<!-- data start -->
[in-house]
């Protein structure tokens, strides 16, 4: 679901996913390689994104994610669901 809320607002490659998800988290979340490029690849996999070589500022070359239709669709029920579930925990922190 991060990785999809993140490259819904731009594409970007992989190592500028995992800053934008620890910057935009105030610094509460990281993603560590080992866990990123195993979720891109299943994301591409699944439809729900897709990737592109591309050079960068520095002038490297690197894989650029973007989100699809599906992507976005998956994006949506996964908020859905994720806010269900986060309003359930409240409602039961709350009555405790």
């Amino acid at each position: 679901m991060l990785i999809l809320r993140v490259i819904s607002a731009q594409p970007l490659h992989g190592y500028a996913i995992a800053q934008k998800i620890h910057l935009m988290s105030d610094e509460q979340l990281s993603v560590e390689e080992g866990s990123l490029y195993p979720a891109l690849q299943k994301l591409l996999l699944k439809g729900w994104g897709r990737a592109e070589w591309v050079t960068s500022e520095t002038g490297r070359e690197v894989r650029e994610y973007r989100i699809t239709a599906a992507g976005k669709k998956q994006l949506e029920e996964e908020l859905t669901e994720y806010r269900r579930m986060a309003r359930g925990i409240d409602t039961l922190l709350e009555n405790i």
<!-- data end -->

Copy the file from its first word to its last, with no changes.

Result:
[in-house]
């Protein structure tokens, strides 16, 4: 679901996913390689994104994610669901 809320607002490659998800988290979340490029690849996999070589500022070359239709669709029920579930925990922190 991060990785999809993140490259819904731009594409970007992989190592500028995992800053934008620890910057935009105030610094509460990281993603560590080992866990990123195993979720891109299943994301591409699944439809729900897709990737592109591309050079960068520095002038490297690197894989650029973007989100699809599906992507976005998956994006949506996964908020859905994720806010269900986060309003359930409240409602039961709350009555405790």
């Amino acid at each position: 679901m991060l990785i999809l809320r993140v490259i819904s607002a731009q594409p970007l490659h992989g190592y500028a996913i995992a800053q934008k998800i620890h910057l935009m988290s105030d610094e509460q979340l990281s993603v560590e390689e080992g866990s990123l490029y195993p979720a891109l690849q299943k994301l591409l996999l699944k439809g729900w994104g897709r990737a592109e070589w591309v050079t960068s500022e520095t002038g490297r070359e690197v894989r650029e994610y973007r989100i699809t239709a599906a992507g976005k669709k998956q994006l949506e029920e996964e908020l859905t669901e994720y806010r269900r579930m986060a309003r359930g925990i409240d409602t039961l922190l709350e009555n405790i």